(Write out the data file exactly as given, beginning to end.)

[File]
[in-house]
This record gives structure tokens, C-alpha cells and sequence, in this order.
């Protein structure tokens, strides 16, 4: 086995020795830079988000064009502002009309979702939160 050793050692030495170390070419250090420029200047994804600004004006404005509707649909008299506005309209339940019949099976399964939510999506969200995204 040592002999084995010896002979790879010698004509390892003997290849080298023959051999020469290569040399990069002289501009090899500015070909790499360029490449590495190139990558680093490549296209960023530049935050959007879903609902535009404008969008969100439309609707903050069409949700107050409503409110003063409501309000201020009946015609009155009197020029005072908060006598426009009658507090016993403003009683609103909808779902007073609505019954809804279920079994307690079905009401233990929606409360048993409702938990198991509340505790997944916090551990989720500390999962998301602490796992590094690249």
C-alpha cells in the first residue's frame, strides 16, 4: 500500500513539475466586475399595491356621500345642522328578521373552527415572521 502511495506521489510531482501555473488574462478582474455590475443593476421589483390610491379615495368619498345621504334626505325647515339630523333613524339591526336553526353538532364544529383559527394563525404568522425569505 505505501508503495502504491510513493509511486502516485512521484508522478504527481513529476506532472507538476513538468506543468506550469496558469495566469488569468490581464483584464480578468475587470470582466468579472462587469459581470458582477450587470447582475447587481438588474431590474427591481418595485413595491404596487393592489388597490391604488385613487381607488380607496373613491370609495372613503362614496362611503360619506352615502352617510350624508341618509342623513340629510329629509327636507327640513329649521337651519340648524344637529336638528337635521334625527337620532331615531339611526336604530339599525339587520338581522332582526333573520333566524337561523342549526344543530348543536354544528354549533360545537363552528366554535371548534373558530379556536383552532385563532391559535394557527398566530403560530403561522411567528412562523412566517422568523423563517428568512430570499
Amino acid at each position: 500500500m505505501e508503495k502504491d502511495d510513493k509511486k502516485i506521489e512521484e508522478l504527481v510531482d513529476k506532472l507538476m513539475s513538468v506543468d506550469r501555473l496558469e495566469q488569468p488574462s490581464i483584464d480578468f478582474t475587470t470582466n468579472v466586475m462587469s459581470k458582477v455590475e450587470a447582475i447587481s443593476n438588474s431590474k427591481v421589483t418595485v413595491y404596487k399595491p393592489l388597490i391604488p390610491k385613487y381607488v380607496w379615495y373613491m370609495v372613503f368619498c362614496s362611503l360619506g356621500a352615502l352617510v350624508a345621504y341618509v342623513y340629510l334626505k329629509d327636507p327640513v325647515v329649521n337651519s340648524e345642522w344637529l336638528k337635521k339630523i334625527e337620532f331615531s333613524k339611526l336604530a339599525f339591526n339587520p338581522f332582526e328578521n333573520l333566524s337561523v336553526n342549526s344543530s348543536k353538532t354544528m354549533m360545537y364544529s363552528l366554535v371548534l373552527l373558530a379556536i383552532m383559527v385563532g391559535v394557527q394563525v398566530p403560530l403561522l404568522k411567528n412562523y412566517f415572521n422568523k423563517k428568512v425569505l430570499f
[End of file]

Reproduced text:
[in-house]
This record gives structure tokens, C-alpha cells and sequence, in this order.
């Protein structure tokens, strides 16, 4: 086995020795830079988000064009502002009309979702939160 050793050692030495170390070419250090420029200047994804600004004006404005509707649909008299506005309209339940019949099976399964939510999506969200995204 040592002999084995010896002979790879010698004509390892003997290849080298023959051999020469290569040399990069002289501009090899500015070909790499360029490449590495190139990558680093490549296209960023530049935050959007879903609902535009404008969008969100439309609707903050069409949700107050409503409110003063409501309000201020009946015609009155009197020029005072908060006598426009009658507090016993403003009683609103909808779902007073609505019954809804279920079994307690079905009401233990929606409360048993409702938990198991509340505790997944916090551990989720500390999962998301602490796992590094690249």
C-alpha cells in the first residue's frame, strides 16, 4: 500500500513539475466586475399595491356621500345642522328578521373552527415572521 502511495506521489510531482501555473488574462478582474455590475443593476421589483390610491379615495368619498345621504334626505325647515339630523333613524339591526336553526353538532364544529383559527394563525404568522425569505 505505501508503495502504491510513493509511486502516485512521484508522478504527481513529476506532472507538476513538468506543468506550469496558469495566469488569468490581464483584464480578468475587470470582466468579472462587469459581470458582477450587470447582475447587481438588474431590474427591481418595485413595491404596487393592489388597490391604488385613487381607488380607496373613491370609495372613503362614496362611503360619506352615502352617510350624508341618509342623513340629510329629509327636507327640513329649521337651519340648524344637529336638528337635521334625527337620532331615531339611526336604530339599525339587520338581522332582526333573520333566524337561523342549526344543530348543536354544528354549533360545537363552528366554535371548534373558530379556536383552532385563532391559535394557527398566530403560530403561522411567528412562523412566517422568523423563517428568512430570499
Amino acid at each position: 500500500m505505501e508503495k502504491d502511495d510513493k509511486k502516485i506521489e512521484e508522478l504527481v510531482d513529476k506532472l507538476m513539475s513538468v506543468d506550469r501555473l496558469e495566469q488569468p488574462s490581464i483584464d480578468f478582474t475587470t470582466n468579472v466586475m462587469s459581470k458582477v455590475e450587470a447582475i447587481s443593476n438588474s431590474k427591481v421589483t418595485v413595491y404596487k399595491p393592489l388597490i391604488p390610491k385613487y381607488v380607496w379615495y373613491m370609495v372613503f368619498c362614496s362611503l360619506g356621500a352615502l352617510v350624508a345621504y341618509v342623513y340629510l334626505k329629509d327636507p327640513v325647515v329649521n337651519s340648524e345642522w344637529l336638528k337635521k339630523i334625527e337620532f331615531s333613524k339611526l336604530a339599525f339591526n339587520p338581522f332582526e328578521n333573520l333566524s337561523v336553526n342549526s344543530s348543536k353538532t354544528m354549533m360545537y364544529s363552528l366554535v371548534l373552527l373558530a379556536i383552532m383559527v385563532g391559535v394557527q394563525v398566530p403560530l403561522l404568522k411567528n412562523y412566517f415572521n422568523k423563517k428568512v425569505l430570499f